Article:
Issues for individual users
Suppose that we would like to check what our friends post on Facebook, but instead of seeing their posts in the order chosen by Facebook’s algorithm we would prefer another order. For this, we would like to use another software where we can have more control over what we would like to see first. Can this be done now? No.
Suppose that when we would like to check what’s new in the world we would open just one application, where we would see both Facebook posts of friends as well as links posted on Twitter by people that we follow, or similar information from other services. If there is some news that people we follow on both Facebook and Twitter have posted about, this news should be shown to us first. Can this be done now? No.
Suppose that when we would like to check new events that others posted on Facebook, we would like the user interface to show us whether the events overlap or not with anything that we have already scheduled on our Google Calendar. Can this be done now? No.
Suppose that when we would like to send a message to a person to which we are connected on Facebook Messenger, WhatsApp, Instagram, Slack, Google Chat and maybe other channels, we could just send a message through a single interface and be sure that the person gets it the first time it checks messages on a mobile device, regardless of the app she will first use. Can this be done now? No.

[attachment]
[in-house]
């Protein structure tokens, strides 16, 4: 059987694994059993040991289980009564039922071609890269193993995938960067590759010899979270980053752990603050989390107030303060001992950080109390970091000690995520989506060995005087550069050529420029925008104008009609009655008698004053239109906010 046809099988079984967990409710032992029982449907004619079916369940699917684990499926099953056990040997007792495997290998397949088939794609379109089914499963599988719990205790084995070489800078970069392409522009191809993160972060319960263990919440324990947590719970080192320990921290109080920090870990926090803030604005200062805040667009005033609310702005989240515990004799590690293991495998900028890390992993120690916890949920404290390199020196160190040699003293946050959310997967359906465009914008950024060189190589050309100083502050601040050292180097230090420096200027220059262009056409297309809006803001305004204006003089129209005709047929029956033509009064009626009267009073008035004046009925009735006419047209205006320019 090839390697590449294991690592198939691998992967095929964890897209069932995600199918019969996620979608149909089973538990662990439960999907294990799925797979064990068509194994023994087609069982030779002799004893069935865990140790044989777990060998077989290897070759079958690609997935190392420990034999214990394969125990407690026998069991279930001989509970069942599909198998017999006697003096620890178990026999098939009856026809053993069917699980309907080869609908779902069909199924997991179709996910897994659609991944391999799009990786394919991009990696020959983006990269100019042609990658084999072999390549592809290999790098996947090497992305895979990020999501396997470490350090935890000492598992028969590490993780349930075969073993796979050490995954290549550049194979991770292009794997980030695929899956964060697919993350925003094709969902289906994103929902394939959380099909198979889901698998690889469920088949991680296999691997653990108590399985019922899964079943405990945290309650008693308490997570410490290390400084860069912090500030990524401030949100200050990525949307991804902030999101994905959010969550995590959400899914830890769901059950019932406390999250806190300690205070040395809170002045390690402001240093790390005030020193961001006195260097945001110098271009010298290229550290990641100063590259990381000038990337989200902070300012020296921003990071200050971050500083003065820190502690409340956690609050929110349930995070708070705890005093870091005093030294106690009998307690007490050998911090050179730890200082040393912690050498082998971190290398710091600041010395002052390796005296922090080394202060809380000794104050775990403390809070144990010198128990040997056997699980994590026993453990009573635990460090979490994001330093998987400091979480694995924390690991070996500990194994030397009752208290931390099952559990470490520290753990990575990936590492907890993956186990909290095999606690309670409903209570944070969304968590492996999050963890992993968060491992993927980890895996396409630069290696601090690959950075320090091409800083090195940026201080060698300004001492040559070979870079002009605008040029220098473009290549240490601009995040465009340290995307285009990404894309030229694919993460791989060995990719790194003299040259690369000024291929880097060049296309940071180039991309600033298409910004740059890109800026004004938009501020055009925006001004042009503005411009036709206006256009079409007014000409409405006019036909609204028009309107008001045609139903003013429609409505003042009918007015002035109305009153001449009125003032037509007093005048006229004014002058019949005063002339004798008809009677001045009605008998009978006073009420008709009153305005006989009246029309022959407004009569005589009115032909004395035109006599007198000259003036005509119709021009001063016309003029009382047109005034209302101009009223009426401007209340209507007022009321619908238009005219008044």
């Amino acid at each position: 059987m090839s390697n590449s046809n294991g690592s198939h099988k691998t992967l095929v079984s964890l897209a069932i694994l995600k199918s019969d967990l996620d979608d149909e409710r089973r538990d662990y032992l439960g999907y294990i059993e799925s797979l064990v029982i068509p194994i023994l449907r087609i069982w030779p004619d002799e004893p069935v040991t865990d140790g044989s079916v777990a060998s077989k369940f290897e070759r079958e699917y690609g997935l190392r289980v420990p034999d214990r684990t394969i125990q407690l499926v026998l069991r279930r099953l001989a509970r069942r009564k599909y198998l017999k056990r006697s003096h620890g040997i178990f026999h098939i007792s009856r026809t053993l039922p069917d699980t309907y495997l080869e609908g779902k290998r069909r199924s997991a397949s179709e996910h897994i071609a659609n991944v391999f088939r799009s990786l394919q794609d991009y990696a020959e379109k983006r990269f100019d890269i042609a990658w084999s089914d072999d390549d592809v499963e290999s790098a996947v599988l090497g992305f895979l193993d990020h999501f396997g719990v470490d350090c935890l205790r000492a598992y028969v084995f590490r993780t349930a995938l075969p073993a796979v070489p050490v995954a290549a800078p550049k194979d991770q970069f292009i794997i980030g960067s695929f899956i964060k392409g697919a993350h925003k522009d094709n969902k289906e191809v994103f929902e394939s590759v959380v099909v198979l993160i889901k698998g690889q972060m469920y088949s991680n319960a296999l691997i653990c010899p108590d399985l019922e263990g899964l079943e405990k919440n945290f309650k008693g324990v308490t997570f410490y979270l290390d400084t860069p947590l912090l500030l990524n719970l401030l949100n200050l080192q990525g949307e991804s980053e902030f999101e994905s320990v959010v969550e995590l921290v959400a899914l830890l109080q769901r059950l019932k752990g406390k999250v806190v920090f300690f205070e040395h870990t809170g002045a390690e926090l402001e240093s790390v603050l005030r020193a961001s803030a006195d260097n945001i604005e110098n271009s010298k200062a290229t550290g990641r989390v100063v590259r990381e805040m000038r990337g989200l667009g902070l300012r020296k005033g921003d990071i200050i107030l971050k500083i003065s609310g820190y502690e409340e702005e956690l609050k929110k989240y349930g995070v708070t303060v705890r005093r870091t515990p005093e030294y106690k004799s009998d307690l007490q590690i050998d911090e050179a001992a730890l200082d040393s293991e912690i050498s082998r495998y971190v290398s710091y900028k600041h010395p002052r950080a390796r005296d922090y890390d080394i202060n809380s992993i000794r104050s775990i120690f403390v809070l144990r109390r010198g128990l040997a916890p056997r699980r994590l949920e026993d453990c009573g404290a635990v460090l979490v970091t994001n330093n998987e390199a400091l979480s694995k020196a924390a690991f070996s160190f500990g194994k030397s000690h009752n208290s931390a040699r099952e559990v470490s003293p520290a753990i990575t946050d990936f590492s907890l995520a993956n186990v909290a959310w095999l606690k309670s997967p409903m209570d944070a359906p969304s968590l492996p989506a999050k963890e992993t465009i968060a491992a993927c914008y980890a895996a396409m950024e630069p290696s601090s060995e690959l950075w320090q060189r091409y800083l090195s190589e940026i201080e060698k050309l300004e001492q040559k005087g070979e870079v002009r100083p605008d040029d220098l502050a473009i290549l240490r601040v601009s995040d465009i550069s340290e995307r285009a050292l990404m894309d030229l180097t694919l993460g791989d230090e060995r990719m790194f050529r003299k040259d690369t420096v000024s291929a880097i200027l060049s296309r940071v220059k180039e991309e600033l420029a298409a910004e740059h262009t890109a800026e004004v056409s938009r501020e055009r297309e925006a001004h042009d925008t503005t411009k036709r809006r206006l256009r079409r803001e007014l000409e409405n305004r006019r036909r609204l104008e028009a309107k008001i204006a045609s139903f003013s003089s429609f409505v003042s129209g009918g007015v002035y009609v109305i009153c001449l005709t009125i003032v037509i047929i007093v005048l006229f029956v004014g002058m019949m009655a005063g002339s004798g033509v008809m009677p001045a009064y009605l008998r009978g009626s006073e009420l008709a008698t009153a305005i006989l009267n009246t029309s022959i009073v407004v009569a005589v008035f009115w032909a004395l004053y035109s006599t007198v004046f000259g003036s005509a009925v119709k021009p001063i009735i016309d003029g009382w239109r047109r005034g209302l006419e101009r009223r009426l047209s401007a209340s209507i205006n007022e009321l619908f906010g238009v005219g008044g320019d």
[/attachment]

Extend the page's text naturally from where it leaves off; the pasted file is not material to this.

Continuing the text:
Suppose that a freelancer, instead of having to check daily online tools such as Trello, Jira, Google Suite, Slack, and so on, could use a single interface where the relevant information from all these tools will be properly integrated and presented. Can this be done now? No.
Technically, such use cases are clearly possible, however there are non-technical reasons for which such use cases are not yet a reality.
Issues at a macro-level
More generally, there is increasing concern about the increasing dominance of big tech monopolies over the information-processing tools on which we are becoming more and more dependent, which leads to less choice and diversity of products and services, user lock-in through network effects and closed protocols, and an imbalance of power due to lack of choice. For example, European Union policy makers consider that “some markets are characterised by large operators with significant network effects which are able to act as de facto “online gatekeepers” of the digital economy” while there should be “fair and effective competition between online operators with significant digital presence and other providers in order to promote consumer welfare” and such markets should open “to new entrants, including SMEs, entrepreneurs, and start-ups, thereby promoting consumer choice and driving innovation beyond what can be achieved by competition law enforcement alone“.